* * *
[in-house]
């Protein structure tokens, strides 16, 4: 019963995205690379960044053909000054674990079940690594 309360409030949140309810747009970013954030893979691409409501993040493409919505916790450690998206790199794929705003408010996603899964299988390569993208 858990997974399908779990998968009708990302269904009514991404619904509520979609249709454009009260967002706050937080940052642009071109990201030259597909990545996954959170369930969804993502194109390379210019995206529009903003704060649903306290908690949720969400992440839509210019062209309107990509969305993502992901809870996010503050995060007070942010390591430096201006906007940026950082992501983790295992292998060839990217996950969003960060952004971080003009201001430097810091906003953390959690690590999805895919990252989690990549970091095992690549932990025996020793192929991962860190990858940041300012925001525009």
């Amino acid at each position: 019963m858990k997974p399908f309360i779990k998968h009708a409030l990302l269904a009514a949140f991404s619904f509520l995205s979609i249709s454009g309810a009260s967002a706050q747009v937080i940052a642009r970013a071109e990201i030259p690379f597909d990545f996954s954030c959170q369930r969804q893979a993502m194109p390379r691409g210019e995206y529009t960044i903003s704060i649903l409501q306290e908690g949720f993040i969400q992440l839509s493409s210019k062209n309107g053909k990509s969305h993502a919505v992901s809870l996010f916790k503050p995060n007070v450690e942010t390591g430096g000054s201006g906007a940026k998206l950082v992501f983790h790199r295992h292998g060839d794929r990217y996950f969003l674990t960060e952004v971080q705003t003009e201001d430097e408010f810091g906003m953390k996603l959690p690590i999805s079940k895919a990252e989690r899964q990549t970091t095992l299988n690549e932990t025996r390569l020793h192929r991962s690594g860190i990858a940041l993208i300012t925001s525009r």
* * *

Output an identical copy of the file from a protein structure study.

[in-house]
């Protein structure tokens, strides 16, 4: 019963995205690379960044053909000054674990079940690594 309360409030949140309810747009970013954030893979691409409501993040493409919505916790450690998206790199794929705003408010996603899964299988390569993208 858990997974399908779990998968009708990302269904009514991404619904509520979609249709454009009260967002706050937080940052642009071109990201030259597909990545996954959170369930969804993502194109390379210019995206529009903003704060649903306290908690949720969400992440839509210019062209309107990509969305993502992901809870996010503050995060007070942010390591430096201006906007940026950082992501983790295992292998060839990217996950969003960060952004971080003009201001430097810091906003953390959690690590999805895919990252989690990549970091095992690549932990025996020793192929991962860190990858940041300012925001525009």
């Amino acid at each position: 019963m858990k997974p399908f309360i779990k998968h009708a409030l990302l269904a009514a949140f991404s619904f509520l995205s979609i249709s454009g309810a009260s967002a706050q747009v937080i940052a642009r970013a071109e990201i030259p690379f597909d990545f996954s954030c959170q369930r969804q893979a993502m194109p390379r691409g210019e995206y529009t960044i903003s704060i649903l409501q306290e908690g949720f993040i969400q992440l839509s493409s210019k062209n309107g053909k990509s969305h993502a919505v992901s809870l996010f916790k503050p995060n007070v450690e942010t390591g430096g000054s201006g906007a940026k998206l950082v992501f983790h790199r295992h292998g060839d794929r990217y996950f969003l674990t960060e952004v971080q705003t003009e201001d430097e408010f810091g906003m953390k996603l959690p690590i999805s079940k895919a990252e989690r899964q990549t970091t095992l299988n690549e932990t025996r390569l020793h192929r991962s690594g860190i990858a940041l993208i300012t925001s525009r």